Cryptocurrency – too big to ignore?

In light of the US regulator’s Securities and Exchange Commission (SEC) recent approval of several Bitcoin spot Exchange Traded Funds (ETFs), there has once again been a lot of talk around cryptocurrency and the exposure of client portfolios to this particularly volatile asset class.

Recent developments

On 10 January 2024 the SEC approved the first ETFs that would directly hold, and track, the price of a bitcoin[1] which is arguably the best known cryptocurrency. Prior to this, Bitcoin ETFs were listed on US markets, but these did not hold bitcoins directly, instead holding derivatives (futures) of the cryptocurrency, or investing in the shares of firms that were involved in the technology.

The argument from those who wished to list direct holding ETFs was that the use of derivatives made the pricing mechanisms more complex and the products more expensive. Now that several of these direct holding products have been approved, providers hope that costs will come down, their value will go up and liquidity will increase due to an increase in daily trading through ETFs.

Has anything really changed?

The main question that arises around the news is does this approval change anything? In short, from our point of view, no. Firstly, the early signs are that price and volume have not surged on this news. In fact, at time of writing, the price of a bitcoin is down around 10% since the first direct ETF was launched. Secondly, and far more importantly, we do not believe it is an asset that should be held in portfolios. It is simply a medium of exchange (like a normal currency), is a highly volatile store of value, is slow and expensive to transact, and lacks liquidity.

Furthermore, the industry has been marred by scandal after scandal. Most recently Binance, a cryptocurrency exchange, was fined $4.3 billion and CEO Changpeng Zhao was forced to resign over violations of money laundering laws[2]. On the flip side, cryptocurrency and blockchain technology as a whole are a growing and highly innovative industry that may lead to future growth and return opportunities within traditional markets. As one may imagine, this can lead to a wide range of queries and concerns around investor exposure to the sector.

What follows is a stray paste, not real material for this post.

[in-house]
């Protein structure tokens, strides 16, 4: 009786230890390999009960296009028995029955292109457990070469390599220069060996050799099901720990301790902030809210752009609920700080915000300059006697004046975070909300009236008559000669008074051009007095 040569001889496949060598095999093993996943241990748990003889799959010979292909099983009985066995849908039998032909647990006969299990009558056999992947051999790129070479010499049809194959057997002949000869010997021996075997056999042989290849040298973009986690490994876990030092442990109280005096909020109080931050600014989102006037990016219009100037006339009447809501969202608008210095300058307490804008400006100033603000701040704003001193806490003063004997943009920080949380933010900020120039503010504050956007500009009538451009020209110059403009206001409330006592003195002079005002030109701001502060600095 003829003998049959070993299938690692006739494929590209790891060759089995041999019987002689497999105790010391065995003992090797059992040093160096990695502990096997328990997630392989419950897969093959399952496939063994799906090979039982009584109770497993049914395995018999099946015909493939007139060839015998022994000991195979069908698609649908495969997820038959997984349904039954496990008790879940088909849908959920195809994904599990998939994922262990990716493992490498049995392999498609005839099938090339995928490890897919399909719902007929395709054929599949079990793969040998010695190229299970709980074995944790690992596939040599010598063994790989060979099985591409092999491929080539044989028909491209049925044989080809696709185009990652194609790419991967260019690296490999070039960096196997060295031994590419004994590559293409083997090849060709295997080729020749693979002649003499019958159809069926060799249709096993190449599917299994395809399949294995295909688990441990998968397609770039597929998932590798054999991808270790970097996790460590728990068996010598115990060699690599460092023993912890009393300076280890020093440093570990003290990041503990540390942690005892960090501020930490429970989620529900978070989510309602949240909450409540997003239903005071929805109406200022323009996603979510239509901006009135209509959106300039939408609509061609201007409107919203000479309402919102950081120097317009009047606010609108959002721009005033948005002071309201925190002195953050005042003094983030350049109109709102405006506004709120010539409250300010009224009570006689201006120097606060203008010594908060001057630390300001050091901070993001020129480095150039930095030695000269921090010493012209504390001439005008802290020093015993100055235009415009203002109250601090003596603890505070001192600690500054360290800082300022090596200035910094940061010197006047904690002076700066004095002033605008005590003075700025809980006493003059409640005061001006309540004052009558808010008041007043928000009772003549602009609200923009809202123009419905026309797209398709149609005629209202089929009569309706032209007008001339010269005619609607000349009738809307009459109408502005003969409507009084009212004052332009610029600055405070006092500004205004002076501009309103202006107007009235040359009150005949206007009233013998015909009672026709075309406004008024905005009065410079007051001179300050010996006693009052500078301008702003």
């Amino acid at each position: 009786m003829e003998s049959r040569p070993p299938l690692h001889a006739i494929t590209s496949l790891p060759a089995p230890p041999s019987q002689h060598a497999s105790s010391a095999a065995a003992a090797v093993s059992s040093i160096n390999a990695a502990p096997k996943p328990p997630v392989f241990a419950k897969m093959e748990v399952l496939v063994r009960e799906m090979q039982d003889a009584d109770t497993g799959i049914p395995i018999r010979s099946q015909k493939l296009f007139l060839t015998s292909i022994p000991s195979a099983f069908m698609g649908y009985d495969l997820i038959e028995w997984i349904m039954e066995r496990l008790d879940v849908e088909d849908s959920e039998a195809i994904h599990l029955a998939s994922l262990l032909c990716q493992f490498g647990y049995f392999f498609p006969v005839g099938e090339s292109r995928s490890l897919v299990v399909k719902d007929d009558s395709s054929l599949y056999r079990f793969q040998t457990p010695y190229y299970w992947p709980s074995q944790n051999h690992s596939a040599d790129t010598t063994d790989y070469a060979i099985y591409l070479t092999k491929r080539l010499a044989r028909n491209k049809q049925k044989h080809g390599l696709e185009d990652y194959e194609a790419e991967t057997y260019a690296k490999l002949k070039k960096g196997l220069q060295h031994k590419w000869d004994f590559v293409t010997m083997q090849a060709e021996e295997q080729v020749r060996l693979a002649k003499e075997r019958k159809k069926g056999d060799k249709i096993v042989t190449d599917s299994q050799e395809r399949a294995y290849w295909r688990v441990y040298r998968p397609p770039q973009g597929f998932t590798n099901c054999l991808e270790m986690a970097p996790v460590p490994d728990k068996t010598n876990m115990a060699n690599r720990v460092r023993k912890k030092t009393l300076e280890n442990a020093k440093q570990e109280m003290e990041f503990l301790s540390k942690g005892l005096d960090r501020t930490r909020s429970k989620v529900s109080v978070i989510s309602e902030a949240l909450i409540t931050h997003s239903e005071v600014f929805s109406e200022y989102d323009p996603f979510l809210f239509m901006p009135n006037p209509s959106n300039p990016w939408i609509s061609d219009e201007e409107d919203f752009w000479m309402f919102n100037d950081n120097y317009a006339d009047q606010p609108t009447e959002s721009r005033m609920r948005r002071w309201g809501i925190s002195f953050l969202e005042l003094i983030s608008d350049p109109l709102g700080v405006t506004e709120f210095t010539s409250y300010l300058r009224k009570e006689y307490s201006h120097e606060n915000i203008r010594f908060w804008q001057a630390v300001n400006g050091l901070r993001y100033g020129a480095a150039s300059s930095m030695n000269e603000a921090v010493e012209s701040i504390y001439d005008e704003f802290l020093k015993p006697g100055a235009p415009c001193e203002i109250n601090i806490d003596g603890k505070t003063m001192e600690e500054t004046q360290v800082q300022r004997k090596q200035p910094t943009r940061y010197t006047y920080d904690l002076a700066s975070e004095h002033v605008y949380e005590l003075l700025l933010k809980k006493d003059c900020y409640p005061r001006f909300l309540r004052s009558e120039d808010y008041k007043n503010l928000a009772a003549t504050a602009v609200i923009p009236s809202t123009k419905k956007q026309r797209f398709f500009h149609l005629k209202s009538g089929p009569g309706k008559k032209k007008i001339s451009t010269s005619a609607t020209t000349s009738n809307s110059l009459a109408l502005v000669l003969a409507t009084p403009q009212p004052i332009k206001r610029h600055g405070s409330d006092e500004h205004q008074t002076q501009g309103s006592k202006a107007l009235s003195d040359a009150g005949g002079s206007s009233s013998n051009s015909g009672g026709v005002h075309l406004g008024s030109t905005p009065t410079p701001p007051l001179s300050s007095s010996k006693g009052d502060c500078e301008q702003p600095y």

Why should you care about crypto?

While cryptocurrencies may not be something that an investor should include in a portfolio directly, it has become a sizeable area of the market. The current total value of cryptocurrencies sits at around $1.71[3] trillion. This figure does not, however, include the market cap of companies that have some exposure to the space, which could be as much as $16 trillion, depending on the definition used. It is therefore not an industry that can be completely ignored, and it already indirectly makes up a portion of any well-diversified portfolio.

Calculating exposure of a fund or portfolio to crypto is a complex task as it is largely dependent on what constitutes a ’crypto stock‘. The definition ranges from companies that explicitly mine or hold bitcoins, or other cryptocurrencies, to companies that get some advertising or sponsorship money from digital assets. There are numerous examples of companies like this, that have a very small portion of their revenue linked to cryptocurrencies or blockchain technology but could be defined as having crypto exposure depending on the classification used.

In order to use a robust, but wide, definition of “crypto stocks” in this note, research from Morningstar was used to provide an estimate [4]. The cited article uses a quantitative methodology to identify the stocks that are most correlated, both intentionally and unintentionally, to the cryptocurrency market. The list is shown in the figure below.

Figure 1: List of stocks most linked to cryptocurrency

Source: Morningstar. Refer to footnote [5] below

Examining the list it is clear to see there are some stocks with direct links. Marathon Digital Holdings, Riot Platforms and Hut 8 Mining are crypto mining companies, their sole purpose is to generate new coins. There are also companies such as Coinbase and PayPal which facilitate the purchase and sale of cryptocurrencies. The majority of companies on this list are recognisable names with indirect, sometime marginal, links to cryptocurrency. The likes of Alphabet, Amazon and Mercedes-Benz Group do not derive a substantial portion of their revenue from Cryptocurrency.